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LCQ6: Administration of the Code on Access to Information

     Following is a question by the Hon Charles Peter Mok and a written reply by the Secretary for Constitutional and Mainland Affairs, Mr Raymond Tam, in the Legislative Council today (June 4):


     In its direct investigation report on the regime for access to information (ATI) in Hong Kong released in March this year, the Office of The Ombudsman has identified a number of inadequacies of the regime, and recommended that the Government should consider introducing a law to underpin the citizens' right of ATI, and setting up an independent body with law enforcement powers to monitor the work relating to ATI.  In addition, the report has also recommended that the authorities should, before the enactment of such a law, take nine improvement measures, some of which involve the administration of the Code on Access to Information (the Code).  In response to the report, the Government has pointed out that the Law Reform Commission (LRC) has started a comprehensive comparative study on the relevant laws in overseas jurisdictions, with a view to considering whether measures to improve the ATI regime should be implemented in Hong Kong and, if so, how these measures should be implemented. The Government has also indicated that it will study any recommendation LRC may have on this and then consider the way forward.  In this connection, will the Government inform this Council:

(1) of the specific timetable for studying the implementation of the recommendations made in the aforesaid report, and when it will report to the Panel on Constitutional Affairs of this Council on the progress of such work; whether it will consult the stakeholders (including universities and the media) on the relevant matters; if it will not, of the reasons for that;

(2) whether it will implement the aforesaid nine improvement measures before LRC completes the aforesaid comparative study; if it will, of the details; if not, the reasons for that;

(3) among the requests for information made in writing received by various policy bureaux/government departments (B/Ds) in the past three years, of the respective numbers of those requests made without citing the contents of the Code and those made without using the application form contained in the Code; and

(4) whether it has plans to increase the transparency of the ATI regime, such as improving the web site contents of the Code, and regularly publishing in digital format the data on the requests for information received by various B/Ds; if it has such plans, of the details?



     The Hong Kong Special Administrative Region Government (HKSARG) has all along endeavoured to provide necessary information to the public. In fact, since the Code on Access to Information (the Code) came into effect in March 1995, up to the end of 2013, over 97% of the requests for information were met in full (95.5%) or in part (2.1%); and less than 3% of requests were refused for reasons as set out in Part 2 of the Code.  The Ombudsman conducted a comprehensive direct investigation in 2009-2010 on the effectiveness of Government's administration of the Code and put forward 11 recommendations [Note], all of which have already been implemented.

     Our reply to the different parts of the question is as follows:

(1), (2) and (4) Further to the direct investigation conducted in 2009-2010, The Ombudsman released another direct investigation report on the access to information regime in Hong Kong in March this year.  Regarding the recommendation on enacting legislation, since the Law Reform Commission (LRC) is now conducting a detailed study on the topic of "access to information", the HKSARG will await completion of the study and carefully consider any recommendations which LRC may put forward, before deciding on the way forward.  As for the other recommendations of The Ombudsman, including increasing the transparency of the access to information regime and improving the content of the Code's webpage, etc., we will consult stakeholders as necessary and then follow up as appropriate. We plan to report to the Panel on Constitutional Affairs around the end of the year.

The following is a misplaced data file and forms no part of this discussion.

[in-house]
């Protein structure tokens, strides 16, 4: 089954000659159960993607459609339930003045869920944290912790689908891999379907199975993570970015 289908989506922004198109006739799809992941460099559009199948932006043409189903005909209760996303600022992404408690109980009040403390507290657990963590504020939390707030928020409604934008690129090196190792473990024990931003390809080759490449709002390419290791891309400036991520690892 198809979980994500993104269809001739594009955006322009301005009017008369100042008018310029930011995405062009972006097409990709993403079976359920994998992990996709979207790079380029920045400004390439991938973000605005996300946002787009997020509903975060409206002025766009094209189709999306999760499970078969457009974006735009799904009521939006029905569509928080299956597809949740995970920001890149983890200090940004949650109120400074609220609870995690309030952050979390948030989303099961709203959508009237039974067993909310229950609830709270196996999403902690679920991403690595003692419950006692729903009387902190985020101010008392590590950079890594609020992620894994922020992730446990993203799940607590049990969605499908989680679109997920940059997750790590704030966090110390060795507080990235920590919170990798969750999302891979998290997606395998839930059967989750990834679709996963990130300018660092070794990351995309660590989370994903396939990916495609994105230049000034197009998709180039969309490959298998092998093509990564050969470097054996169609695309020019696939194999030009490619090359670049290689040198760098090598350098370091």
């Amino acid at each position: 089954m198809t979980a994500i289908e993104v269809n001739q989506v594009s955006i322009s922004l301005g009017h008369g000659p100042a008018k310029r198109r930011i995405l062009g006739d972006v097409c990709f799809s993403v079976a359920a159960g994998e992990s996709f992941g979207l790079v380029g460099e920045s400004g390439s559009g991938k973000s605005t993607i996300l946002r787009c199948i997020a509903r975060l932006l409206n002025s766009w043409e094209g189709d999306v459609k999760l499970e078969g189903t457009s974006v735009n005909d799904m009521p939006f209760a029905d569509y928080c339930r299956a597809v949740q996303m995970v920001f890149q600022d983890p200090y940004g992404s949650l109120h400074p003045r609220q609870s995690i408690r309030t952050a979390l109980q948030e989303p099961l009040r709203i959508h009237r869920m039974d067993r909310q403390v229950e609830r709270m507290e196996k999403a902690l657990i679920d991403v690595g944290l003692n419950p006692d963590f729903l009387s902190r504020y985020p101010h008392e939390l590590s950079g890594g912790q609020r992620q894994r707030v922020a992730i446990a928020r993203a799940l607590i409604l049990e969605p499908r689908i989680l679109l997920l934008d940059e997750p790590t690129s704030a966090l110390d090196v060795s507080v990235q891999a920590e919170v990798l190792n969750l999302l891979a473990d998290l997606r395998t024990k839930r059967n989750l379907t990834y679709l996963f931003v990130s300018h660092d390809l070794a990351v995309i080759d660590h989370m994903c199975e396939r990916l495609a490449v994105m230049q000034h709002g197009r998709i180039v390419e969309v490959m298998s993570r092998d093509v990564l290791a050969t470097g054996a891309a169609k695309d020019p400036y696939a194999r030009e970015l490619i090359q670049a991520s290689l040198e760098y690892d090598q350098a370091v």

(3) We have all along been collecting and releasing the number of requests for information made under the Code.  Requests not made under the Code cover a wide scope including requests and enquiries from different media organisations, bodies and individual citizens to different bureaux and departments.  Moreover, such requests are numerous and could also be sent to government departments concerned by mail, email or through telephone hotline or other channels. At present, the government does not classify the cases by their form of enquiry or record the number of such cases.

[Note] The 11 recommendations are (1) to organise more and timely training for Access to Information Officers; (2) to work with departments to organise more training for other staff; (3) to arrange regular publicity on the Code; (4) to add a Chinese version of the Guidelines to the webpage on the Code; (5) to require all departments' homepages to introduce the Code briefly and to be hyperlinked to the webpage on the Code; (6) to prepare a dossier on the findings of The Ombudsman's inquiries and investigations for reference in staff training; (7) to update and re-circulate regularly relevant circulars; (8) to update the list of frequently asked questions and precedent cases; (9) to provide advice to departments to ensure that departmental guidelines are clear, correct and up-to-date; (10) to keep the format of the quarterly return under regular review; and (11) to follow up with other public bodies within The Ombudsman's purview for them to adopt the Code or some similar guide.

Ends/Wednesday, June 4, 2014
Issued at HKT 12:27


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